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Eastern Tiger Salamander

Ambystoma tigrinum

Family: Ambystomatidae

COSEWIC status:
  • Extirpated (Carolinian population)
  • Endangered (Prairie population)
SARA status:
  • Extirpated (Carolinian population)
  • Endangered (Prairie population)
IUCN status:
  • Least Concern


The Eastern Tiger Salamander is one of the largest terrestrial salamanders in North America and can grow to over 30 cm in total length, although most individuals are smaller than this. Eastern Tiger Salamanders are very heavy-bodied with broad heads, small eyes, 12–13 costal grooves and a laterally compressed tail. Individuals have light yellow or cream-coloured spots or small blotches on a dark background the belly is dark grey. Neotenic individuals (see biology) tend to attain larger sizes than terrestrial adults. Aquatic larvae have a tail fin, legs (both front and back) and feathery gills behind the head. The larvae are generally yellow to brown with dark dorsal blotches, light stripes on the sides and light-coloured bellies.

Similar Species

Eastern Tiger Salamanders are most easily confused with the Gray Tiger Salamander, but the ranges of these two subspecies do not overlap. The Gray Tiger Salamander has bars and large blotches rather than spots or small blotches.


Until recently, the only record of the Eastern Tiger Salamander in Canada was from Point Pelee in 1915 and the species was considered extirpated. Recently, however, this species was also discovered in southeastern Manitoba. The Eastern Tiger Salamanders has a large distribution in the US and occurs throughout the Midwest, the eastern seaboard south of Long Island and in the southern US west to Texas.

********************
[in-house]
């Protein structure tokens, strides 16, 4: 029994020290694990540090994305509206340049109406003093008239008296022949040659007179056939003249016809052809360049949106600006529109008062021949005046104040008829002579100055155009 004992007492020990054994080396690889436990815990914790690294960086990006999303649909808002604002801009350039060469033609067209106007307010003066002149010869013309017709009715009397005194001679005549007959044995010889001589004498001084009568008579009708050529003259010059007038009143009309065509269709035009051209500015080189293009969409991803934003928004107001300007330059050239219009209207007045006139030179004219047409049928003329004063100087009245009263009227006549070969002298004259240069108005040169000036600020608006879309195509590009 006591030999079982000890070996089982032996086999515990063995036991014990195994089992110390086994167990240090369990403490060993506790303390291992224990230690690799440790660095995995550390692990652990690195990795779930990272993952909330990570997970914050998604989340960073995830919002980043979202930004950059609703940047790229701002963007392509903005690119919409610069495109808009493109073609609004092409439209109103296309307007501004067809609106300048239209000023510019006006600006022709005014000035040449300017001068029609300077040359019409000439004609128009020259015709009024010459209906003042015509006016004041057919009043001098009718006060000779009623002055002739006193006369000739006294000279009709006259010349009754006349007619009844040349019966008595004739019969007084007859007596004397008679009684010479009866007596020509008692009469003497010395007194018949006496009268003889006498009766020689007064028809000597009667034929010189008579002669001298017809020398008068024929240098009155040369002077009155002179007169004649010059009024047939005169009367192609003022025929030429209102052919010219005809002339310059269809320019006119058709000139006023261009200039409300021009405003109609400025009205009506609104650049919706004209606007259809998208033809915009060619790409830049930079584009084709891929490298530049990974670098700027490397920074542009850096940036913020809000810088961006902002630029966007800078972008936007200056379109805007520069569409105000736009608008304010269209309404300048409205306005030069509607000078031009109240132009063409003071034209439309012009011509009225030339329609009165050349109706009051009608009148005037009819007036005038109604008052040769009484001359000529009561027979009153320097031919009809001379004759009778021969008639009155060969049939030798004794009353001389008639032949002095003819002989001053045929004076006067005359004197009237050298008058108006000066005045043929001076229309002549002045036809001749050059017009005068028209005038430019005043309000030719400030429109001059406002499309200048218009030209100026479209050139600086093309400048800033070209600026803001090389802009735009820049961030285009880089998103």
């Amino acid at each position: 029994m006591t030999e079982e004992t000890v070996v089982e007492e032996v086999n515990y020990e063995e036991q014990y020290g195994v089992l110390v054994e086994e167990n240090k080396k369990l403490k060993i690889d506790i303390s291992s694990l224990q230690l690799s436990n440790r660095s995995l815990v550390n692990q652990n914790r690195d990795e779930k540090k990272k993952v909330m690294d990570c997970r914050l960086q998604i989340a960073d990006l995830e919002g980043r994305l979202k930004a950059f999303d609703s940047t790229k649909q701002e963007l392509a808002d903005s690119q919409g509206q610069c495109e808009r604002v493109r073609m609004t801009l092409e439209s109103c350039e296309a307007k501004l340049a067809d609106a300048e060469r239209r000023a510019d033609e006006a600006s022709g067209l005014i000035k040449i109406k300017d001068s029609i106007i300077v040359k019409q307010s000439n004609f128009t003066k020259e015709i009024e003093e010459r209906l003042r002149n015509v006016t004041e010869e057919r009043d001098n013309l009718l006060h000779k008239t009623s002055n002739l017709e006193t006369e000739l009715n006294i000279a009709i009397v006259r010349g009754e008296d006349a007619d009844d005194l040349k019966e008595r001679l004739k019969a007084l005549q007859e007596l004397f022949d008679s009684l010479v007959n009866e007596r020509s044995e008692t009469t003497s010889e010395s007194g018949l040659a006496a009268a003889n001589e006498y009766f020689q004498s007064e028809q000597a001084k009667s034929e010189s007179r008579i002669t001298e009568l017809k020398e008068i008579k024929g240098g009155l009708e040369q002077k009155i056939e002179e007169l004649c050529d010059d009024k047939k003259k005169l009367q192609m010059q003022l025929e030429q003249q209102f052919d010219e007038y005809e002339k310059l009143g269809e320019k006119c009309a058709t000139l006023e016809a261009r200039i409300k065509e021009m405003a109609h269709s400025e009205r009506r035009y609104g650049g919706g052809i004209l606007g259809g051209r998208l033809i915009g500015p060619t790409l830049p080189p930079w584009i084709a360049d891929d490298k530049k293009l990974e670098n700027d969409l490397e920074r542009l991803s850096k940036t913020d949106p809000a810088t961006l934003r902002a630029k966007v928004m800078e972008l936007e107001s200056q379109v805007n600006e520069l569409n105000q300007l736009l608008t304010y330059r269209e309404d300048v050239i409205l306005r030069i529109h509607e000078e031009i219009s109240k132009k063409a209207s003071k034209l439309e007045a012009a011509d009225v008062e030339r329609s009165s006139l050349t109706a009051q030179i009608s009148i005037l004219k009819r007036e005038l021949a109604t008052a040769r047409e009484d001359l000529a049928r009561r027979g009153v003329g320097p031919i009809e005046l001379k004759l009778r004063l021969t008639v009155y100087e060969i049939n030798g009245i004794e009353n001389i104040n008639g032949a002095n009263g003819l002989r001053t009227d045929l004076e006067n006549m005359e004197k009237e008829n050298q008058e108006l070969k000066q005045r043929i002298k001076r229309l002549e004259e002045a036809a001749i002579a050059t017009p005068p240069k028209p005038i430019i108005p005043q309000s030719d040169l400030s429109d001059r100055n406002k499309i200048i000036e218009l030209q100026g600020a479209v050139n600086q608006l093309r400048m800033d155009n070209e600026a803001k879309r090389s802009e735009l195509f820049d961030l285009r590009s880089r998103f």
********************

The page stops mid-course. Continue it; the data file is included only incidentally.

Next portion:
Eastern Tiger Salamanders breed in permanent or semi-permanent lakes, ponds or wetlands that are fish-free. They inhabit a variety of terrestrial habitats within close proximity to these breeding sites, including forest edge, parkland, savannah and grassland. Loose or sandy soil that the salamanders can burrow into, cover objects (rocks, woody debris) and small mammal burrows are important microhabitat features that provide shelter. Individuals overwinter underground below the frost line in burrows they excavate or in mammal burrows.


Eastern Tiger Salamanders migrate to breeding wetlands on rainy nights in the early spring just after the ice cover recedes from the breeding habitats. After breeding, females attach eggs singly or in small clusters of up to 100 eggs to submerged sticks or other vegetation at least 30 cm below the surface of the water. The number of eggs that each female lays depends on geographic location and female body size, but can range from 100 to 5000. The eggs hatch into aquatic larvae after two to three weeks. The larvae transform into terrestrial juveniles in late summer or they overwinter as larvae and transform the following spring. Some individuals retain larval features as adults and remain aquatic their entire life (neoteny). Males generally reach sexual maturity in two years, while females may not reach maturity until they are three to five years old. Females may only breed every two years. Tiger Salamanders are long-lived, and individuals may live over 25 years. After the breeding season, adults spend most of their time in underground burrows and cavities, making them difficult to find during the summer and fall. Tiger Salamanders are opportunistic predators and eat a wide variety of insects, spiders, worms and other terrestrial invertebrates, as well as small vertebrates such as mice. Larvae prey on aquatic invertebrates, larval frogs and salamander larvae, including other Tiger Salamander larvae.


Habitat loss and fragmentation, particularly the destruction of wetlands, is a threat to this species within its very limited Canadian range. Road mortality can be a significant threat to Ambystoma salamanders when roads bisect spring migration routes. Pollution, such as herbicides, agricultural effluent and road salt can be detrimental to salamanders since toxins are easily absorbed though their skin. The introduction of predatory sport fish into breeding habitats can quickly decimate local populations. Climate change and introduced pathogens pose potentially serious threats to Canadian salamanders.

Additional Information About This Species In Canada